I'm a children's book author, radio presenter of 'By the Book' for Radio Northern Beaches, and freelance writer. Check out www.brydiewright.com for more about
Published May 9th 2017
Don't Miss Don't Tell
Trial by media is a derogatory term and no doubt some judicial proceedings have been unfairly influenced by news coverage and the public sentiment resulting. Is this always a bad thing? There are equally cases where the media, and I would include film in this category, gets it right. Without exposure by journalists or filmmakers, the public would often remain blissfully unaware of wrongs being committed by persons in positions of power and justice would never be realised for victims.
Don't Tell movie poster (image c/o- Don't Tell official Facebook Page)
I open this review standing on my soap box, grateful that new Australian film drama Don't Tell has been made but wonder why it has not been made before 2017. It is based on true events that took place at Toowoomba Preparatory School in 2001. I think the answer is that it has taken years for the media (and the law) to unravel the cloak of secrecy that has hung around institutionalised child sexual abuse in Christian boarding schools. It has taken time to drag the balance of power back to where it should lie, with the oft-silenced victims.
Don't Tell is an important film that I would urge every adult to see, regardless of whether the subject matter is uncomfortable. I want to reassure you that the abuse, though described verbally, is not shown in graphic detail. The importance of seeing the victim's fight for justice, far outweighs the more difficult to watch elements, that can't be ignored by a film like this either.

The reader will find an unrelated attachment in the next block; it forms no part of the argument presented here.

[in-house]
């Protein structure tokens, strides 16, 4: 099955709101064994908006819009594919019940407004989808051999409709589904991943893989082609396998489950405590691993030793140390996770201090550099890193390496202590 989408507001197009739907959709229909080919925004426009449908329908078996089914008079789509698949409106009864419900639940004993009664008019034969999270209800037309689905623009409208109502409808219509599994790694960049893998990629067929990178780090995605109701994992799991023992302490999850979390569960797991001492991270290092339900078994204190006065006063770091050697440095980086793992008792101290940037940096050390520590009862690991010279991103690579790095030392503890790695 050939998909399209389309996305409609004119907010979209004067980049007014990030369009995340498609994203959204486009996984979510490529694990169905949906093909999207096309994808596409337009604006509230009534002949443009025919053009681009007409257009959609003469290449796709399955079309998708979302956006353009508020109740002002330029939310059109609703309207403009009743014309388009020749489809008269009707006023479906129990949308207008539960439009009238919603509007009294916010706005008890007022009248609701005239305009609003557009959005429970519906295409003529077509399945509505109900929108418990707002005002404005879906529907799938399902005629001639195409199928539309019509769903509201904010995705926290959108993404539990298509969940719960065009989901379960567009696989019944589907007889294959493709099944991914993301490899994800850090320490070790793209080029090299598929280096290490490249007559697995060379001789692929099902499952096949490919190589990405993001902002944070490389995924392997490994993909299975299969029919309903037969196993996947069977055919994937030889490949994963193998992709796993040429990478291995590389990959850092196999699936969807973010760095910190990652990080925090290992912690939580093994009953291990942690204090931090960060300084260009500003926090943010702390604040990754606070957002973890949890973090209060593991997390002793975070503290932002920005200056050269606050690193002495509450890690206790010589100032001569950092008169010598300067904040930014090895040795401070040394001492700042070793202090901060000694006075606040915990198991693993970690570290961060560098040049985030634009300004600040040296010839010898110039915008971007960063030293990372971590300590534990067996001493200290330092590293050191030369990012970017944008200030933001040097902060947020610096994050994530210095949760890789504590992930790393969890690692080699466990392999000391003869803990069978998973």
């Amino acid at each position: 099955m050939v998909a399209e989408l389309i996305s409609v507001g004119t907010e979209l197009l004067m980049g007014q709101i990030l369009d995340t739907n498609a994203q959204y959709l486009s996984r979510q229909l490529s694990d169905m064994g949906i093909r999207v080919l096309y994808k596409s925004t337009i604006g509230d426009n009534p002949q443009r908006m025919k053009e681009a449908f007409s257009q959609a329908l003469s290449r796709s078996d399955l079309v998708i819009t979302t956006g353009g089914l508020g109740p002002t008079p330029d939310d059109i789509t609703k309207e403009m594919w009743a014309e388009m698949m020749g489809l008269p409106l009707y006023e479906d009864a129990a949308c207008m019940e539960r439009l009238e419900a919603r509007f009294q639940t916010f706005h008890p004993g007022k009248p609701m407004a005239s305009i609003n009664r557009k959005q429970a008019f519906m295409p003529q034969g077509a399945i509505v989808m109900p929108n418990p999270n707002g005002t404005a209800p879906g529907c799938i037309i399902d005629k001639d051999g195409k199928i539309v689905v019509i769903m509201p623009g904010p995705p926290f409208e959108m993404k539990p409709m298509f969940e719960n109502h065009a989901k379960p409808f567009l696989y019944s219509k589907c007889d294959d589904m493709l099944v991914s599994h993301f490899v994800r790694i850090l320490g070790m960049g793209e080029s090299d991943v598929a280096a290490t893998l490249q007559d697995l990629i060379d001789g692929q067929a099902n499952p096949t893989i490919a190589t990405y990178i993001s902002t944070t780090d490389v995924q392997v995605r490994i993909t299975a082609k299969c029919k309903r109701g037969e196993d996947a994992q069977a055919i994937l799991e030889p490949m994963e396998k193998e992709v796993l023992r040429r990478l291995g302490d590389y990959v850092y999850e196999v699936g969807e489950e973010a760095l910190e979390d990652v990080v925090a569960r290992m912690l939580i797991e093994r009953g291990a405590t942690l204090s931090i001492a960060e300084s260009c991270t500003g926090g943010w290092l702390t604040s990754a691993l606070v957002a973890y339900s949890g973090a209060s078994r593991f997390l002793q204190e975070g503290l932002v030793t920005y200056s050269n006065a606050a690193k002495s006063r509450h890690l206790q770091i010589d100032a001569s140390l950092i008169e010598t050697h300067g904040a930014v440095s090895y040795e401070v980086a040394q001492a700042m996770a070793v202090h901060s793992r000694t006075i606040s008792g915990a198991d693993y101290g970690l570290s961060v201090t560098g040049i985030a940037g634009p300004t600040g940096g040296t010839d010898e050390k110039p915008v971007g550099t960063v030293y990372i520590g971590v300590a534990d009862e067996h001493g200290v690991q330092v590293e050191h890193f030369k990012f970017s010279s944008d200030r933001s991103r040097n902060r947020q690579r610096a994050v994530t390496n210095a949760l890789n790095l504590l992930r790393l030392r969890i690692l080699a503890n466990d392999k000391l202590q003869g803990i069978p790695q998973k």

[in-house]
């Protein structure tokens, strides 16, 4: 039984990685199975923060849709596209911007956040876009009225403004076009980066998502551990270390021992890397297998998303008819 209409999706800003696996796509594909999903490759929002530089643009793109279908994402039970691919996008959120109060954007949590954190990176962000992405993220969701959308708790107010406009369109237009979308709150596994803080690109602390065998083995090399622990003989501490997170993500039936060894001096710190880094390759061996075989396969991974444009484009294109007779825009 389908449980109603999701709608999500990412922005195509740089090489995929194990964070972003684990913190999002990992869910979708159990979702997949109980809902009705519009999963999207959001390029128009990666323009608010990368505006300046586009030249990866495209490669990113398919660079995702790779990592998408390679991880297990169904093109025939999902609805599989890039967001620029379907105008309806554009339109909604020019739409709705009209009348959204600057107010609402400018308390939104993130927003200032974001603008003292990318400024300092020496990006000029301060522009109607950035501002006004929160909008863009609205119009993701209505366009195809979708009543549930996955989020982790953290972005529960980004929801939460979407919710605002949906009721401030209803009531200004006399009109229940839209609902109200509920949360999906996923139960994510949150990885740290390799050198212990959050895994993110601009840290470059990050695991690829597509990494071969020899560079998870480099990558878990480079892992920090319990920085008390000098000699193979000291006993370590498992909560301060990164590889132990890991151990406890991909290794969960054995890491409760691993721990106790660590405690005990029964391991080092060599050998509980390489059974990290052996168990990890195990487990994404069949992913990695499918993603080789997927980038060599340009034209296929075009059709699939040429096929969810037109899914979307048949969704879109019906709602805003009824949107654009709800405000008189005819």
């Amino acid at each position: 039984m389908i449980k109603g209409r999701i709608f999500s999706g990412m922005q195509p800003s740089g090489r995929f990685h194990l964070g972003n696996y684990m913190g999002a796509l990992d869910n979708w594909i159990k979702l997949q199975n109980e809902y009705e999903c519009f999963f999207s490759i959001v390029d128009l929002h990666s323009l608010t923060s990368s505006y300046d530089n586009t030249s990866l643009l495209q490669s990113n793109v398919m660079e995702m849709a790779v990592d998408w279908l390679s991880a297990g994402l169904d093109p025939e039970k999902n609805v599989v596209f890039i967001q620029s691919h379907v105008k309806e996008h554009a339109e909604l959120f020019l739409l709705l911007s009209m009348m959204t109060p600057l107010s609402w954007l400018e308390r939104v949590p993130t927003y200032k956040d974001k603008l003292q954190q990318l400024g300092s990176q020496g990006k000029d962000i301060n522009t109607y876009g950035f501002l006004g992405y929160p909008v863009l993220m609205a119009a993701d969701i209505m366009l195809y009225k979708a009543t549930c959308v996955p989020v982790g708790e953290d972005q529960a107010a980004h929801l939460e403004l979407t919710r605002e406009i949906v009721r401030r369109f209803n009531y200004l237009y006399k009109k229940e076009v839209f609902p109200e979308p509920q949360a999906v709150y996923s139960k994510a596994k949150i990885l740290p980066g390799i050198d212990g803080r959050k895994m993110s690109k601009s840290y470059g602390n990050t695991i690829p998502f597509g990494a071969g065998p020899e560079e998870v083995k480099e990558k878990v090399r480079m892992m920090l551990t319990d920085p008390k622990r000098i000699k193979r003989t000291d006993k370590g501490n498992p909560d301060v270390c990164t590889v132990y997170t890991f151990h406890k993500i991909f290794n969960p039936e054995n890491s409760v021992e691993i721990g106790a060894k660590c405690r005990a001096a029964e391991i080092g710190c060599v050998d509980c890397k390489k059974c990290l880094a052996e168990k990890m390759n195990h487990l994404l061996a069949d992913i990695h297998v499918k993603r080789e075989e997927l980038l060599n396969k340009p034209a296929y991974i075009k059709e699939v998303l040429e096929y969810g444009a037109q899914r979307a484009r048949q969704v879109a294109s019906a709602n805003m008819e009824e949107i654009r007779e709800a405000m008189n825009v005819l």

Sara West stars as the film's troubled heroine (image c/o- Don't Tell official Facebook Page)
The movie, directed by Tori Garrett and screenplay by Anne Brooksbank, Ursula Cleary and James Greville , tells the story of the abuse of an 11-year old girl at the aforementioned school. She bravely decides to reject a settlement and take her case against the school and the Anglican Church to trial, even though no such proceeding had resulted in a ruling for the victim before. Significantly, the trial changed how the Australian legal system would handle future abuse claims (not all for the common good) but brought media and public awareness to this issue. It also provided a catalyst for the Blue Card Childcare System and sowed early seeds for the ongoing Royal Commission into Institutional Responses to Child Sexual Abuse.
Aden Young stars as justice-seeking lawyer Stephen Roche (image c/o- Don't Tell official Facebook Page)
I was drawn to this movie by the subject matter (though troubling) and the cast. I am relieved to say that neither let me down. It was brilliant and a welcome example of what Australian cinema can be when we drop the cultural cringe about our own stories and our own talent. I was most excited about up-and-coming actress Sara West, who plays the troubled youth Lyndal to perfection. I had first noticed West in a not dissimilar role in Rebecca Gibney's Winter series and I've been impressed with the emotional range and maturity in her acting. She is engaging and her ability to play the broken bird with a tough exterior is full of empathy. I hope she is recognised by the industry for her powerful performance.
When a new Australian film comes out, cast pedigree is important for cinema goers spoilt for choice. And though many may not find relative newcomer West the drawcard I did, it certainly will not do the film any harm that its lead and supporting cast includes film royalty Jack Thompson and Rachel Griffiths and seasoned performers like Aden Young (who sensitively portrays Lyndal's lawyer), Susie Porter, and Jacqueline McKenzie.
Impressive all-star Australian cast (image c/o- Don't Tell official Facebook Page)
The film is shot beautifully, paced perfectly and the haunting theme song by Missy Higgins, Torchlight, heightens the incredible pathos at the close of the film. The audience will be taken on a rollercoaster ride of emotions, mirroring Lyndal's attempts to reconcile the innocence of her younger self, with the broken reality of her adulthood. It's a rewarding ride though. Just be brave enough to take it. The victims of child abuse need for us to hear them.